inet6 fe80::6cd7:1bff:febf:20df/64 scope link
      valid_lft forever preferred_lft forever

Or alternatively with a private floating IP address.

3: eth1: <BROADCAST,MULTICAST,UP,LOWER_UP> mtu 1500 qdisc fq_codel state UP group default qlen 1000
    link/ether 6e:d7:1b:bf:c9:a6 brd ff:ff:ff:ff:ff:ff
    inet 10.2.9.231/22 brd 10.2.11.255 scope global eth1
       valid_lft forever preferred_lft forever
    inet 10.2.9.108/22 brd 10.2.11.255 scope global secondary eth1
       valid_lft forever preferred_lft forever
    inet6 fe80::6cd7:1bff:febf:c9a6/64 scope link
       valid_lft forever preferred_lft forever

Now attempt to connect to your server using the floating IP with SSH, or if you have a web server configured open the floating IP on your web browser. For private floating IPs, you’ll need to test it from another UpCloud server on your account, for example, using ping.

If you get a reply, the floating IP works on that server and you can continue forward. If it didn’t work, make sure you entered the IP address and gateway correctly, that your firewall isn’t blocking your connections, or try another method to connect.

Transferring the floating IP

Your configuration should now be working, but a static floating IP would be of a little use. Test that the address can be transferred between the server.

To do this, you will need to tell the gateway which decides the host the traffic coming to the floating IP should be directed to. A simple way to do this is using the arping command line network tool, but it is not installed on the minimalistic CoreOS by default. Fortunately, docker is able to provide a solution with the busybox container image, which includes many useful tools in a small and simple package.

Use the following docker command to run a single arping request on a public IP.

docker run --network=host --entrypoint=/bin/arping --rm busybox -c 1 -s floating_ip gateway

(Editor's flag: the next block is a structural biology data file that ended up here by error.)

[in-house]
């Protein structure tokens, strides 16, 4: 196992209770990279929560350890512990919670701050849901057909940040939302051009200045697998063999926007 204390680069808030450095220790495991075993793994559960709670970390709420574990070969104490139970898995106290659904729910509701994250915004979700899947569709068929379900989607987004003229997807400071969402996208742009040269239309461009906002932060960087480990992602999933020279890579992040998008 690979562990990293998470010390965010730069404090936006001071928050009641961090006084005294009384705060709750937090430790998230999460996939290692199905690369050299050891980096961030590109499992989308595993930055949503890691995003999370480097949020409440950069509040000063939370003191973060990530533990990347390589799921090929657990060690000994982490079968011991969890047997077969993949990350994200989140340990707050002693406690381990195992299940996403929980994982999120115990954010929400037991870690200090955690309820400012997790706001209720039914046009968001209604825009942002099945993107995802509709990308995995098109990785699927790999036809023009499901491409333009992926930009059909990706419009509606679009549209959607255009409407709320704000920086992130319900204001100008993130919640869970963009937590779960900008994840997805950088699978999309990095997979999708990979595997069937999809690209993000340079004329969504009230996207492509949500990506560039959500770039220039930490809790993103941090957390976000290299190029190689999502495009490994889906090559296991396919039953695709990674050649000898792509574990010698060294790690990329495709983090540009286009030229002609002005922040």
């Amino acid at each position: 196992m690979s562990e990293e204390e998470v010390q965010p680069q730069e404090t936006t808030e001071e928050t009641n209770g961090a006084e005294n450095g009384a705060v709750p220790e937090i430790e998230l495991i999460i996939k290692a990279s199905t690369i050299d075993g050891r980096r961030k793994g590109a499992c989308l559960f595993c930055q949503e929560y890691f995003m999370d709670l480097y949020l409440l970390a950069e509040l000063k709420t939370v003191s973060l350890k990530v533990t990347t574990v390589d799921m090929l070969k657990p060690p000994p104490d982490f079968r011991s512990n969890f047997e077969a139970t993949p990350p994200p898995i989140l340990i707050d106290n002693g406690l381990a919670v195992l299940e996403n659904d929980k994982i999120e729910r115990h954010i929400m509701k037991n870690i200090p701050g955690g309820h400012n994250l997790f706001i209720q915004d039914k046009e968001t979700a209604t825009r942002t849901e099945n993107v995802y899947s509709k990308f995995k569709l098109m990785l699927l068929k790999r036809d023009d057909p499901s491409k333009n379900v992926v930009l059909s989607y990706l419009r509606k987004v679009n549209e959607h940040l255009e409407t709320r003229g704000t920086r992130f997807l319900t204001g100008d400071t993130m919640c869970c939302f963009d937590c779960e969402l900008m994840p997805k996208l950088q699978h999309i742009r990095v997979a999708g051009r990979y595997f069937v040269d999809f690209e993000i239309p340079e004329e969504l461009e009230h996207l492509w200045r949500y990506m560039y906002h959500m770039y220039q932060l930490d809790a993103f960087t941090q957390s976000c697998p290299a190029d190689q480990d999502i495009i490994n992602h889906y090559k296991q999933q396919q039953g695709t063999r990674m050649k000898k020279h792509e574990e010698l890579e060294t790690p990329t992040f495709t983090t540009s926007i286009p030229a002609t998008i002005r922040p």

Docker will download the latest busybox image, starts it up attached to the host network and runs the arping command with the parameters after the busybox image name. Replace the floating_ip and gateway with the correct IP addresses for your system and you should see an output similar to the example below.

docker run --network=host --entrypoint=/bin/arping --rm busybox -c 1 -s 94.237.33.180 94.237.32.1
ARPING to 94.237.32.1 from 94.237.33.180 via eth0
Unicast reply from 94.237.32.1 [00:00:0c:9f:f0:10] 0.208ms
Sent 1 probe(s) (0 broadcast(s))
Received 1 reply (0 request(s), 0 broadcast(s))

In case you are attempting to use a private floating address, you’ll also need to define the network interface that should be used.

docker run --network=host --entrypoint=/bin/arping --rm busybox -c 1 -I eth1 -U -s 10.2.9.108 10.2.8.1
ARPING 10.2.8.1 from 10.2.9.108 eth1
Unicast reply from 10.2.8.1 [00:00:5e:00:01:0a] 0.251ms
Sent 1 probe(s) (0 broadcast(s))
Received 1 response(s) (0 request(s), 0 broadcast(s))

Then test the floating IP again with any method you prefer. When you get a connection you have successfully transferred the floating IP.

Using your new floating IP

You can now transfer the floating IP between your cloud servers by running the busybox arping command on the new destination host.

Depending on your intended use case for the floating IP you may wish to continue by setting up automated load balancing, but if you wish to manually transfer the traffic between your servers, it might be useful to create scripts of the required command.